The methods described above require a degree of editing before the poetry can be published. Some webmasters may not have that amount of time at their disposal. I don't recommend the following, but I will mention that many editors prefer a quick and dirty method of getting a page of poetry online when it has been received in digital form anyway: simply enclose the plain text of the poem in
A quick survey in March 2002 found a variety of mark-up methods were being employed even within poetry websites, but few appeared to be aware of the benefits of CSS. The Boston Review was in some instances enclosing each verse/line in
<p> tags, but elsewhere employing
<br> tags. No house style is evident. Of two cantos by Dante, one was indented with crude non-breaking spaces and the other semi-illegally with
The general method employed at The Atlantic Online, Jacket,
Poetry Daily, Big Bridge and The Blue Moon Review was to group stanzas in
<p> tags and turn verse-lines with
<br> tags. A site that coolly named itself Plagiarism was inconsistent, but most often used the BR method.
The 1992-2007 Electronic Text Center at the University of Virginia Library had an online archive at the time of tens of thousands of SGML and XML-encoded electronic texts, but appeared to have barely begun to consider modern macro-typographical presentation of those texts. Its fact-sheet indicated an awareness of the ways that XML could be coupled with CSS to generate a decent display, but actual moves in this direction were not yet visible.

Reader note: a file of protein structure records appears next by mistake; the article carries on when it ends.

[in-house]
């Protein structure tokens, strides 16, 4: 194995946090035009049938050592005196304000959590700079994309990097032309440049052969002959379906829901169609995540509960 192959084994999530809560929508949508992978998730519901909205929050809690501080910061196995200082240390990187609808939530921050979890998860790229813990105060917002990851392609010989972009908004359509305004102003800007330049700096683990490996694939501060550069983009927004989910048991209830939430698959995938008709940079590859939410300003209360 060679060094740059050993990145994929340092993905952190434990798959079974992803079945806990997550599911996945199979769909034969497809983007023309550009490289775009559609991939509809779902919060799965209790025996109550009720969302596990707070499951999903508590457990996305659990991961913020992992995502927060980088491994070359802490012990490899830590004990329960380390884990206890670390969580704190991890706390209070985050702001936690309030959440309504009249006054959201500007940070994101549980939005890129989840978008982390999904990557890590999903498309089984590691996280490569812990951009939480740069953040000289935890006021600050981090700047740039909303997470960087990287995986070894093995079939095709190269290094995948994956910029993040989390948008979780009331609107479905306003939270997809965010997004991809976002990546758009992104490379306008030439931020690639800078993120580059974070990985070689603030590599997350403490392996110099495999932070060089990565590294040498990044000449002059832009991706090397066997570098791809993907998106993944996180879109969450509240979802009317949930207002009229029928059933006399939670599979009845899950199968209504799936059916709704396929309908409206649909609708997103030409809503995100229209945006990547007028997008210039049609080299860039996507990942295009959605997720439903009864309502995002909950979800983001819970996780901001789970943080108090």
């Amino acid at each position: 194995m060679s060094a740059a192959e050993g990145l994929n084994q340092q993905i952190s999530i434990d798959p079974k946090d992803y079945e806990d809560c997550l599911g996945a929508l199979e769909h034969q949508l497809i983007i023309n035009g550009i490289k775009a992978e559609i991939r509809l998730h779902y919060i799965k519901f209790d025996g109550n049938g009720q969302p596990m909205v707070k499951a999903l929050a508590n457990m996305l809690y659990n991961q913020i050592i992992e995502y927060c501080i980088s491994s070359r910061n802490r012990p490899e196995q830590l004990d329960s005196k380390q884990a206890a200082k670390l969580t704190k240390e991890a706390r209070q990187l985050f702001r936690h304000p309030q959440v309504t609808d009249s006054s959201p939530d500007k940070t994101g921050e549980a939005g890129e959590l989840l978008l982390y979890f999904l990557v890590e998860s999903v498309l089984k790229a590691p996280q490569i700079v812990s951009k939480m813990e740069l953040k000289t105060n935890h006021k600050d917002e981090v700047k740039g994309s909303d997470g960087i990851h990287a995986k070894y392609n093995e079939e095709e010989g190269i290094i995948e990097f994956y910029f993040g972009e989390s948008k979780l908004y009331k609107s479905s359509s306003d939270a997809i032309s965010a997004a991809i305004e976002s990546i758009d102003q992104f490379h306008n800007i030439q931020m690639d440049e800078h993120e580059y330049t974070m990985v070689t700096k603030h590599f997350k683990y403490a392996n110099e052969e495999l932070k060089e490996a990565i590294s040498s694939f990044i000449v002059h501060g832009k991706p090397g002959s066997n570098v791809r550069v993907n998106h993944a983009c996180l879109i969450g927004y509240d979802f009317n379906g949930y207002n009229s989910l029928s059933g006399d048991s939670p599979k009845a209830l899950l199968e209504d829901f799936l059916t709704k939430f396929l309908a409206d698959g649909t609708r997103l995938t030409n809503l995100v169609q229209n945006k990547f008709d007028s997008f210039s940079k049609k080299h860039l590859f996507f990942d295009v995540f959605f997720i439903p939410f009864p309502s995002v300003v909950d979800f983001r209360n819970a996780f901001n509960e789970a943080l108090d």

The Electronic Text Center followed standards set by the TEI in its mark-up, but this mark-up was not fully semantic. In a Lewis Carroll example of tagging, the secondary rhymes were marked to "indent" (a description of display only). The pure practice would be to mark out the rhyming scheme as the original Carroll typographer did, and then set a rule whereby the verses/lines indent when appropriate, but the TEI way of marking rhyme schemes wa1s evidently too complex to be practicable. At the University of Toronto English Library, Representative Poetry collection, tagging was also limited to a primitive TEI scheme.
It bears mentioning that some poetry evades all mark-up and description by SGML schemes because the poet's macro-typographical requirements are too eccentric. Concrete poetry, for example, is best represented by image files. And the Calligrames of Guillaume Appolinaire (1880-1918) provide an extreme example of the limits of mark-up language.
For some excellent thoughts on the preparation of poetry manuscripts, see the John Tranter's style guide for the Australian online literary magazine Jacket. His conclusions are not in agreement with those on this website, but are to be respected.